The bottom portion of the soil will dry out, so the roots will move upward in search of water. They will be exposed and in danger.
In this case, your plant needs to be repotted immediately. When repotting, gently free tangled roots near the surface so that they can grow downward again.
3. Roots Circle the Container’s Bottom
Plants are often referred to as “rootbound” when roots circle around the bottom of their container numerous times. With a rootbound plant, it needs to be repotted because roots will have difficulty absorbing water and nutrients.
You will know your peace lily is rootbound when the leaves start to turn yellow and wilt.
Rootbound plants are common when containers are round or circular. Once the root system comes into contact with the pot, it will grow along the wall of the container.
To check the roots, allow the soil to dry out more or less. This will make lifting the plant out of the pot more easily. You will be able to see if the roots are circling and mimicking the pot’s shape. If that’s the case, repot.
4. Plant Container Drains Too Rapidly
Even if you don’t notice exaggerated root system growth, a pot that drains immediately indicates that you may have more roots than soil.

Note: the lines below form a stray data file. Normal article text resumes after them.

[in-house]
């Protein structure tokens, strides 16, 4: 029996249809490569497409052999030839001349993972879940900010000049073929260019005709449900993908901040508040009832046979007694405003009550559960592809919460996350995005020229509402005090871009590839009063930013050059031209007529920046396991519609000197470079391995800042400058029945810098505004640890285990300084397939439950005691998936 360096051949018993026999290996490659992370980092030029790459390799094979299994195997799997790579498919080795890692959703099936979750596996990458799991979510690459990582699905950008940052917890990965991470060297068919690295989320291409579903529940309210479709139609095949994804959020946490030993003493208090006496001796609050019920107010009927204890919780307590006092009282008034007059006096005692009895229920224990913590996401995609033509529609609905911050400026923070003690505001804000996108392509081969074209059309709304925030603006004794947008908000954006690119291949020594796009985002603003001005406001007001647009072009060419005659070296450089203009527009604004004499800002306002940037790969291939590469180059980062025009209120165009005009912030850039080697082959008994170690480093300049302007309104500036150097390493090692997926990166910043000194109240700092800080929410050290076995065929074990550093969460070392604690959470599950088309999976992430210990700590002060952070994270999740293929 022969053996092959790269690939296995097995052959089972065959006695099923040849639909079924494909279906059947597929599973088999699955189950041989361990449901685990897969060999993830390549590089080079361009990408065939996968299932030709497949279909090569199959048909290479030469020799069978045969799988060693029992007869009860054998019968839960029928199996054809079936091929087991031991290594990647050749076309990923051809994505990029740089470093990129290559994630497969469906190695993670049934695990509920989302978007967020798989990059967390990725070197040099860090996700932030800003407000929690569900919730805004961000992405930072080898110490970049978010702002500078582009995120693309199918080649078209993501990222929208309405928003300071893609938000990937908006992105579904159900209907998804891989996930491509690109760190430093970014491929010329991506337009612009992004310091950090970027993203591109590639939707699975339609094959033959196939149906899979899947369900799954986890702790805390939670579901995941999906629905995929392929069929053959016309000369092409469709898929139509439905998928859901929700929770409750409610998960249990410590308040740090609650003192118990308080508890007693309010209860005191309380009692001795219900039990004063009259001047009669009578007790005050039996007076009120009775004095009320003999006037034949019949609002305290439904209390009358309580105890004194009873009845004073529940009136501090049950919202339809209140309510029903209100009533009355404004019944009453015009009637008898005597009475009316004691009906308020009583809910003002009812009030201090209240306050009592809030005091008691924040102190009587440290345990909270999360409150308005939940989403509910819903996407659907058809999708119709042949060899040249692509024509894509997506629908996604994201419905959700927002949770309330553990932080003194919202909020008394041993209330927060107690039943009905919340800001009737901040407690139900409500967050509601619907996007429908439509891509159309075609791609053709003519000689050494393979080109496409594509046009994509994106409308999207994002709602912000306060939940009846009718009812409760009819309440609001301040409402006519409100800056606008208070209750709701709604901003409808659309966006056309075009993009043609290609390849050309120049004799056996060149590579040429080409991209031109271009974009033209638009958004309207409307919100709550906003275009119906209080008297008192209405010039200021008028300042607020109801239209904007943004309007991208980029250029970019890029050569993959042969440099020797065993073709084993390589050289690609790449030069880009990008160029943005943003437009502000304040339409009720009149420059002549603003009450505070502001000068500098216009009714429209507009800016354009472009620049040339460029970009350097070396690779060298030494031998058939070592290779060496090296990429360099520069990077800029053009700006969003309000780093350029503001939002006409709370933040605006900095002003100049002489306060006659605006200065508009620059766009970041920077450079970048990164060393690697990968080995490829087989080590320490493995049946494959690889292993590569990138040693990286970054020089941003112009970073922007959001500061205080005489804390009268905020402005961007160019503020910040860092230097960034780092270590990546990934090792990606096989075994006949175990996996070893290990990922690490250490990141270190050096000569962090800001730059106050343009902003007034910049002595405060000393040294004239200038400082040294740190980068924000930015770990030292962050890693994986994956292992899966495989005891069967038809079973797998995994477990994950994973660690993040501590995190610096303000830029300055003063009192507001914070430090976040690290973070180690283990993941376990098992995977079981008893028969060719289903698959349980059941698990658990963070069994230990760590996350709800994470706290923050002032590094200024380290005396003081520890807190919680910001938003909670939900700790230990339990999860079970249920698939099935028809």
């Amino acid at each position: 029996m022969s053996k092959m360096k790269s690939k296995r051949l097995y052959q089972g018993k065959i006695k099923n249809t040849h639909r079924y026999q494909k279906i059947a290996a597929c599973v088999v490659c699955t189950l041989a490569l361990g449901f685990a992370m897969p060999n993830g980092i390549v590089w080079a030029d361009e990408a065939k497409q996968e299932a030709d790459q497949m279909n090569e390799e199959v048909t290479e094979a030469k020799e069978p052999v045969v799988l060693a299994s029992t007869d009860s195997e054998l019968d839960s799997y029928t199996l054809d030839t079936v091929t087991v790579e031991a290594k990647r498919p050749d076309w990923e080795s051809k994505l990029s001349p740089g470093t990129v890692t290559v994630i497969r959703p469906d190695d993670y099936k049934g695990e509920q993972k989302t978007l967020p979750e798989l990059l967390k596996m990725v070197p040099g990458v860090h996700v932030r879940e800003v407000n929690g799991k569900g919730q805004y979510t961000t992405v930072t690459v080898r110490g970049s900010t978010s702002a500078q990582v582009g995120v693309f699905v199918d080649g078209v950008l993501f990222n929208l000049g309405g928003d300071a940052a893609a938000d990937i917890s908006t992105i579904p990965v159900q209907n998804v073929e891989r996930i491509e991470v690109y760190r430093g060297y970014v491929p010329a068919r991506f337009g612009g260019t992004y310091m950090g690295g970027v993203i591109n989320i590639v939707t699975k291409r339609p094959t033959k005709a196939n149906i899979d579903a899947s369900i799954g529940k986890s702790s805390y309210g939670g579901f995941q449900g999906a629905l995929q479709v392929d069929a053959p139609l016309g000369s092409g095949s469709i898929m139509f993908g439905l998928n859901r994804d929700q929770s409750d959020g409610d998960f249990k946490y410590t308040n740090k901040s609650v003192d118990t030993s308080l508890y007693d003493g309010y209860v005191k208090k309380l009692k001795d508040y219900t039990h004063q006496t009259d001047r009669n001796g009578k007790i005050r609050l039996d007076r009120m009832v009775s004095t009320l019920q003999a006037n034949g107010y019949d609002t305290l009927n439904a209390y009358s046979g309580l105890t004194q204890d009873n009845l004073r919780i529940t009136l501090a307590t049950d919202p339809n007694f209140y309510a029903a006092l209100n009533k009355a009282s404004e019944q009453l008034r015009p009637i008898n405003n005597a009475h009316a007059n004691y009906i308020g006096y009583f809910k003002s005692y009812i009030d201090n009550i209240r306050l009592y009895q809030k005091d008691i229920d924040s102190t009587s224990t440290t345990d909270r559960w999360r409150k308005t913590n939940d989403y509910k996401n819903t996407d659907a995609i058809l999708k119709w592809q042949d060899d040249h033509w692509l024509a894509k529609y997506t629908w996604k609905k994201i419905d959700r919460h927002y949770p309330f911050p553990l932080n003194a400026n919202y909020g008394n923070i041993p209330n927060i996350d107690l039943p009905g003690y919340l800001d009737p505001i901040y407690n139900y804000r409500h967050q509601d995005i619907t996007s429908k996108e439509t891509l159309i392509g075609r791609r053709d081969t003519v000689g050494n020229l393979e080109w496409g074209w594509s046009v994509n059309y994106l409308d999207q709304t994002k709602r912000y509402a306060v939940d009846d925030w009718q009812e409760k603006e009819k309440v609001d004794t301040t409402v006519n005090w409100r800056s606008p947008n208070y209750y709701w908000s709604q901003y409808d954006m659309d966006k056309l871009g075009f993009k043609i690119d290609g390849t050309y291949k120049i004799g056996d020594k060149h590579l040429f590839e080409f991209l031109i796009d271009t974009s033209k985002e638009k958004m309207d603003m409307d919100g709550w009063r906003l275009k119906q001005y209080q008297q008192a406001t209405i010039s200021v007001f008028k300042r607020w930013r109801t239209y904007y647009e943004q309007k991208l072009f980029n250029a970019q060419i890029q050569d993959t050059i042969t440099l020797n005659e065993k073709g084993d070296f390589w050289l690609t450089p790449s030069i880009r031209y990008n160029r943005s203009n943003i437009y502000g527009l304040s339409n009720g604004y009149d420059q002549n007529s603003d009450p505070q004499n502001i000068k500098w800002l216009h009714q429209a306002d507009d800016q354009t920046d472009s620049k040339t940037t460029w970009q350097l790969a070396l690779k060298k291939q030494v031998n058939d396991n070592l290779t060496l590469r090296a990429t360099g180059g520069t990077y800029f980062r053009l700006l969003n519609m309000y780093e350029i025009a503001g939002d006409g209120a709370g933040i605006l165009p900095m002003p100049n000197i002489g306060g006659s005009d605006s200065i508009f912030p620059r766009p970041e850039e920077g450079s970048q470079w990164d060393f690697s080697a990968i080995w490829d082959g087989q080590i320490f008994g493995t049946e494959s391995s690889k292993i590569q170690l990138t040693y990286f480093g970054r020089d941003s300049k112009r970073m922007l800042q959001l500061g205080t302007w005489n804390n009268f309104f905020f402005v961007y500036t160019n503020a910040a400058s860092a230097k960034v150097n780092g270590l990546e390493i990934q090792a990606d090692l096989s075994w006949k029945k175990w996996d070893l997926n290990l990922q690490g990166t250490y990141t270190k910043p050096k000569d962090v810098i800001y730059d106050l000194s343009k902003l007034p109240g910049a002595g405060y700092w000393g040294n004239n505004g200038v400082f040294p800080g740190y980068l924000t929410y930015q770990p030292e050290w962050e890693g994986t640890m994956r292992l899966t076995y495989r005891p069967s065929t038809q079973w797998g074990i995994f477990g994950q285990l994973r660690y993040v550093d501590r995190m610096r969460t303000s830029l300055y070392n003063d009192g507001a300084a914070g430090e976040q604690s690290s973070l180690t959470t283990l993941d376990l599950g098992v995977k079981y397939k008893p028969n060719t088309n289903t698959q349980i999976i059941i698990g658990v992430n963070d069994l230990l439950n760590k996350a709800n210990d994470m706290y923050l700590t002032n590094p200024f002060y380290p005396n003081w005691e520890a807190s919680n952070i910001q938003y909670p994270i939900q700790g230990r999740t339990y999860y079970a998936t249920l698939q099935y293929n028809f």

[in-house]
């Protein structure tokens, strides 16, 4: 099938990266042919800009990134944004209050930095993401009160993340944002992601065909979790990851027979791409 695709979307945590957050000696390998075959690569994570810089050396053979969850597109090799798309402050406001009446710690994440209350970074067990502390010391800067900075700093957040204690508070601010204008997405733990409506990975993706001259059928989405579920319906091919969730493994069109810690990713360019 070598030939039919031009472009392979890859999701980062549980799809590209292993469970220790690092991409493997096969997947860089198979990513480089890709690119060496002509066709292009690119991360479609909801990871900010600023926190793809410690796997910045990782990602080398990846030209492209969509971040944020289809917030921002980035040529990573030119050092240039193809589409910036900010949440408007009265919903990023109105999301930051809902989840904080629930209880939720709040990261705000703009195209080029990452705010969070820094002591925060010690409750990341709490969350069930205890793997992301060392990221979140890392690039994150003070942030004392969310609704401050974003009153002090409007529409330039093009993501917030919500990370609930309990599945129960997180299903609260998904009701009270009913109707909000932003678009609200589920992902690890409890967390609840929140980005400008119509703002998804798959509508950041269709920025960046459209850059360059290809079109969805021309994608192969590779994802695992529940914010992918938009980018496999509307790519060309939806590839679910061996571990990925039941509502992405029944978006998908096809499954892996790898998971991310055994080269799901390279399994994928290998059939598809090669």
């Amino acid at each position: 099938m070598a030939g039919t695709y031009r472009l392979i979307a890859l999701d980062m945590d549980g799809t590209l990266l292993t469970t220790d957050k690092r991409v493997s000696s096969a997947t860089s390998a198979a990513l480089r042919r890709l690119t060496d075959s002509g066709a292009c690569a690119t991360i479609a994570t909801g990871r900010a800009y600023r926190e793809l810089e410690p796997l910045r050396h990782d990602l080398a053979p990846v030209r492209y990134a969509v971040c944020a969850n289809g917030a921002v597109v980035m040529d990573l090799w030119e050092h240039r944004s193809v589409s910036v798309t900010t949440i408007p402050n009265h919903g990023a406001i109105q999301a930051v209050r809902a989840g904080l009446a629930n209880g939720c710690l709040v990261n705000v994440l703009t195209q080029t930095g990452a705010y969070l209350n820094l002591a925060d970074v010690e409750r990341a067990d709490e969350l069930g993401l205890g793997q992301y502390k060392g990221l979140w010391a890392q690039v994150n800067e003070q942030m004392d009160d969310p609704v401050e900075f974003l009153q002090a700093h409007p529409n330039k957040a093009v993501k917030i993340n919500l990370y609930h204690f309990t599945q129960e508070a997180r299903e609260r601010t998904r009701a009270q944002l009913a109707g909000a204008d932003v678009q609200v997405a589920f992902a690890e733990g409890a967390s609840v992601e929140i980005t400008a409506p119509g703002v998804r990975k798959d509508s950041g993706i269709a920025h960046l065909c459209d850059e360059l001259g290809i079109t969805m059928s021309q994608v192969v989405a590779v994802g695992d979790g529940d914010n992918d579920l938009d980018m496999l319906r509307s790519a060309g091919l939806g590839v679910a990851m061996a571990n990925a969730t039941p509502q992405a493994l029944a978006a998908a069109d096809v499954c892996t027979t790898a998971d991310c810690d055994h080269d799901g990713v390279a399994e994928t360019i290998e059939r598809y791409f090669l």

Soil degrades over time. If the pot drains too quickly, roots have probably taken the place of soil in the pot. If that happens, the soil left probably no longer has the capability to retain moisture.
You’ll want to add more quality potting mix for water retention, but still well-draining, so you don’t end up with water logged soil.
5. The Plant Is in the Same Pot Since You Got It…Years Ago
Soil degradation is to be expected, especially after three to four years. Plants are born to live in the ground and not in pots. So when obliged to remain in the same pot for years, that means it’s not receiving proper growing conditions.
If your peace lily is still in its original pot, without any addition of soil, it’s time to repot. Fertilizer can support it for a while, but your plant will need fresh soil to thrive and continue growing.
When to Repot a Peace Lily
The best moment of the year for repotting is in the spring just as the growing season begins. But you can repot your plant at any time of year if your plant is struggling, particularly in the case of extensive root crowding.
How to Repot a Peace Lily
Follow these steps to repot your peace lily plant and its white flowers.
Step 1 – Prepare Fresh Soil
Use potting soil instead of soil from your outside garden. Mix two parts of potting soil with one part perlite, and one part coconut coir or similar.